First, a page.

The legendary fighter planes were supposed to be still in their shipping crates, wrapped in grease.
Almost a decade ago, initial on-site exploratory work suggested there may be something to the story.
But Burma's pariah status meant any further investigation was stymied.
That situation changed rapidly with the country's opening up and it really took off when the project got significant financial backing from a wargaming company and political support from the British government keen to build ties with Naypyitaw.
Yet the dream of finding anything up to 124 original Spitfires in pristine condition has now been shattered and the search called off after the first dig at an airport near Rangoon found nothing.
Dr Adam Booth is a geophysicist from Imperial College London. He was on the original exploratory team back in 2004 and returned earlier this year to help with the search under expedition leader and aviation enthusiast David Cundall.
Presenter: Joanna McCarthy
Speaker: Dr Adam Booth, a geophysicist from Imperial College, London
BOOTH: Well David Cundall who's the leader of the group he asked me in 2004 to travel out to Burma with him to conduct some geophysical surveys to see if there was any chance that there was Spitfires buried at that site. Geophysical data showed some promising results, so earlier this year with a larger team, including myself, geophysicists from the University of Leeds and some conflict archaeologists, we travelled out to the site and tried to get to the bottom of the mystery.
MCCARTHY: And of course when we spoke to you last October you were always cautious about giving too much credence to this idea that the Spitfires were buried in Burma. It now seems that caution was well justified?
BOOTH: Yes I always stressed that the equipment wasn't a Spitfire detector and at best I could say there was some metallic components in the ground. And yes it does seem that whilst we would have liked for there to have been Spitfires there, it turned out that there weren't, and indeed it seems these were other sources of metal.
MCCARTHY: And indeed there are now some with of course the benefit of hindsight who were saying that this was always an implausible story, that these large crates could have been buried underground without the benefit of modern excavation equipment in post-war Burma. What were the theories about how it might have happened?
BOOTH: I think that's really one for the archaeologists. To be honest I don't think I can really answer that one.
MCCARTHY: Ok sure, now as you mentioned you travelled with the project leader David Cundall who spent 15 years searching for these Spitfires, quite a passion for him. How disappointed is he by the way things have turned out?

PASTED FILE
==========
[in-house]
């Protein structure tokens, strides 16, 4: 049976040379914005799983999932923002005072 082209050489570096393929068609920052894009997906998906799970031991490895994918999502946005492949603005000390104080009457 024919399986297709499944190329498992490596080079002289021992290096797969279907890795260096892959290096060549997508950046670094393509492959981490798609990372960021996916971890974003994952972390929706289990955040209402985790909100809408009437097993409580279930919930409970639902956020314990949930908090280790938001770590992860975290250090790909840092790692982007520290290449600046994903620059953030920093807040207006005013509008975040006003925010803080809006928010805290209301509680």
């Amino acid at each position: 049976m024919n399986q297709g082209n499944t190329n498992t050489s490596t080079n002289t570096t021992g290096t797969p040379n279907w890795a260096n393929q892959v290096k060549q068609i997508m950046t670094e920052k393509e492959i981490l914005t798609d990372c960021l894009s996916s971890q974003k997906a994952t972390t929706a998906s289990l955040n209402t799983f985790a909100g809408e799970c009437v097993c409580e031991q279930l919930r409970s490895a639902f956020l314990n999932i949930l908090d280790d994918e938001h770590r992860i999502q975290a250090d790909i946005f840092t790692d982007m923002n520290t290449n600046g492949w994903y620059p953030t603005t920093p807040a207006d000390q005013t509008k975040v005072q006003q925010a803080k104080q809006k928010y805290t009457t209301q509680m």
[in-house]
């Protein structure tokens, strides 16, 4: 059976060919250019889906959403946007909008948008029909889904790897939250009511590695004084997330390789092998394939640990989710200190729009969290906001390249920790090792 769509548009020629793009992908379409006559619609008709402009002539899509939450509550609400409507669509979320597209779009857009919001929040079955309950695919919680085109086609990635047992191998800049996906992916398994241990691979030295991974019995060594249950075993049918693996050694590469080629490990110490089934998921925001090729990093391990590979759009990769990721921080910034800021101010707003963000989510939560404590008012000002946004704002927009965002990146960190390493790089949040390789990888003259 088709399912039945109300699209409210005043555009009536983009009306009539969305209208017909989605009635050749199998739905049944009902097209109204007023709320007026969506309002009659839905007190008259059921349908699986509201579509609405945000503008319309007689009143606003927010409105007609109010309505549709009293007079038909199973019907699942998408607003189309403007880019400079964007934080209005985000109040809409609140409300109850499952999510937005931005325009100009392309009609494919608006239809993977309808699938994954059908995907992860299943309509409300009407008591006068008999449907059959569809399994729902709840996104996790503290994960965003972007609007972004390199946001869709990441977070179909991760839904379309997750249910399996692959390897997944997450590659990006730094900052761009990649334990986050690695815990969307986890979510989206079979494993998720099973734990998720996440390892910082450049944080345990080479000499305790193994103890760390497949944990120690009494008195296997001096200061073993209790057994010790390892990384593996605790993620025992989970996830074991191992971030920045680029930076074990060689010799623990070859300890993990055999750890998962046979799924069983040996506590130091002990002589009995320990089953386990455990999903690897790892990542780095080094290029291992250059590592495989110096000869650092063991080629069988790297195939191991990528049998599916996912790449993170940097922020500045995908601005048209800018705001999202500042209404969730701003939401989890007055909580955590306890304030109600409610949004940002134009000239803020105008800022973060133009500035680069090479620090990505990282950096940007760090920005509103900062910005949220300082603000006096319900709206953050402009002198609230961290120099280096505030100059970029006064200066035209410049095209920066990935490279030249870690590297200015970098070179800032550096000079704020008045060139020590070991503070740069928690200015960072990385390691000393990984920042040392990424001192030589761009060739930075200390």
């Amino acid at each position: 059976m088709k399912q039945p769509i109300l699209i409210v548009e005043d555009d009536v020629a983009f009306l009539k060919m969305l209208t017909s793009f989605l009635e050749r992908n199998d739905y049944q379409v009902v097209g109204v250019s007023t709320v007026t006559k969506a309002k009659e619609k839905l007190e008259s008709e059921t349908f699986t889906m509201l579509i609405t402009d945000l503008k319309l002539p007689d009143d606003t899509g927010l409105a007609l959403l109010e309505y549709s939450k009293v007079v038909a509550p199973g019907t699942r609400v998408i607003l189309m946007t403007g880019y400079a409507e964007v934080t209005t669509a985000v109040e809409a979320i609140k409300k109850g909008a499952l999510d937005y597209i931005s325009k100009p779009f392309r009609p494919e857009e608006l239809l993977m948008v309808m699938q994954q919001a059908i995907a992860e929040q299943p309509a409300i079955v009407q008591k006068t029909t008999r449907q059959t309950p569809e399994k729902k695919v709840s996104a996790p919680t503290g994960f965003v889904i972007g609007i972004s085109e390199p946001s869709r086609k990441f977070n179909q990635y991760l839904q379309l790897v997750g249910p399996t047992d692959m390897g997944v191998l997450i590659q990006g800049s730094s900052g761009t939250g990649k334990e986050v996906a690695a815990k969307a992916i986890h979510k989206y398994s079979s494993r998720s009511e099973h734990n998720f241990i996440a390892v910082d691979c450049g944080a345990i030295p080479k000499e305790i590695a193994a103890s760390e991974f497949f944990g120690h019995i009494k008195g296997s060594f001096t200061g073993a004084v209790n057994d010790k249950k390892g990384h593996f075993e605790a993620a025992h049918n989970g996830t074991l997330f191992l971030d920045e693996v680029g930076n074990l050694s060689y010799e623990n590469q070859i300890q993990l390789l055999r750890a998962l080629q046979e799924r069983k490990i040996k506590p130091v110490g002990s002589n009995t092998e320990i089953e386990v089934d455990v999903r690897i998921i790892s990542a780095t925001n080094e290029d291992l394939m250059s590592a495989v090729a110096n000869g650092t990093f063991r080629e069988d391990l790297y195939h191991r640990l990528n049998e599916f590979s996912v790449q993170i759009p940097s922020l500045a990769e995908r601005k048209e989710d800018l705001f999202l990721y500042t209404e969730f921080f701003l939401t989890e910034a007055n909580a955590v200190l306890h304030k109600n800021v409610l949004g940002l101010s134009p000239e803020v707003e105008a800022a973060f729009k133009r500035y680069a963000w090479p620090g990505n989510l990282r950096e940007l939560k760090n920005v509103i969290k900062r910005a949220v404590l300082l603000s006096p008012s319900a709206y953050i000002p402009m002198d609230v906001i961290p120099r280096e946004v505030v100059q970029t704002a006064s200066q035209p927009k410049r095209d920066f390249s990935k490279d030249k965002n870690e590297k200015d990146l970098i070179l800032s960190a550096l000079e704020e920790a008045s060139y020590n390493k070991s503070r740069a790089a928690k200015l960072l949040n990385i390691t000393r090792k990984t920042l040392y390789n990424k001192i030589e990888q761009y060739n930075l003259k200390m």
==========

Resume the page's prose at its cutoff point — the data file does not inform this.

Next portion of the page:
BOOTH: David's obviously disappointed that Spitfires weren't found at that site where he got so many eyewitness reports. But he's still confident that there must be some truth in this large volume of eyewitness data, and so he's still investigating sites in Burma. He's certainly an eternal optimist and I wish him every luck in that regard.
MCCARTHY: And from your own perspective despite not finding the Spitfires you're still quite pleased with the way this went from a scientific perspective, what can you tell us there?
BOOTH: Well yes absolutely and for me this project is such a good experience to be involved with and enjoyed every minute of it and it was a good scientific project. We set out to investigate the story to see if there were Spitfires buried at the site, and through geophysical analysis, through some documentary research performed by the archaeologists, we think that we've answered that question. It's obviously disappointing that there aren't any there, but from a scientific viewpoint it's been a very good and successful project.
MCCARTHY: And you say you've uncovered some nice conflict archaeology, what exactly is that?
BOOTH: Conflict archaeology, if you talk to the conflict archaeologists themselves they say it's the material traces of societies that are involved in conflict or preparing for conflict. What we found at the site was related to some of the eyewitness reports, particularly the story of Stanley Coome, one of the eyewitnesses who actually travelled out with us, he was a veteran who served at the site. He described this story how he was travelling through the site in the back of a truck on the road and he looked over to his left, saw some crates there. So we thought well if we can identify where this road is, which we identified to the left of the road and we can identify where maybe he saw these crates. So we successfully found the road and then either side of the road was trenches filled out with sandbags in, and for that really brought home the human element of this story, the fact that there was an actual conflict going on here.
MCCARTHY: And originally you did say there was a lot of metal in the ground where you surveyed. So you can now account for those readings?
BOOTH: Yes that's right, we weren't allowed to dig a lot of the extent we do normally, but certainly what we did recover was some amount of what we call pierced steel planking, which is essentially like a lot of flat metal lego bricks. And you stick them altogether when you need an emergency road to cover over a muddy site or something like that. So again the anomalies that were detected they directly relate to the conflict going on at the site.
MCCARTHY: So as you say David Cundall hasn't quite given up his passion for this project. Is it fair to say that there are still some diehards who'll continue this search?
BOOTH: Yes I think so, David really wants to find any material trace of these Spitfires that may be left in Burma. And I do think there's still interest from investors who want to go along with him and hopefully, we wish him every luck.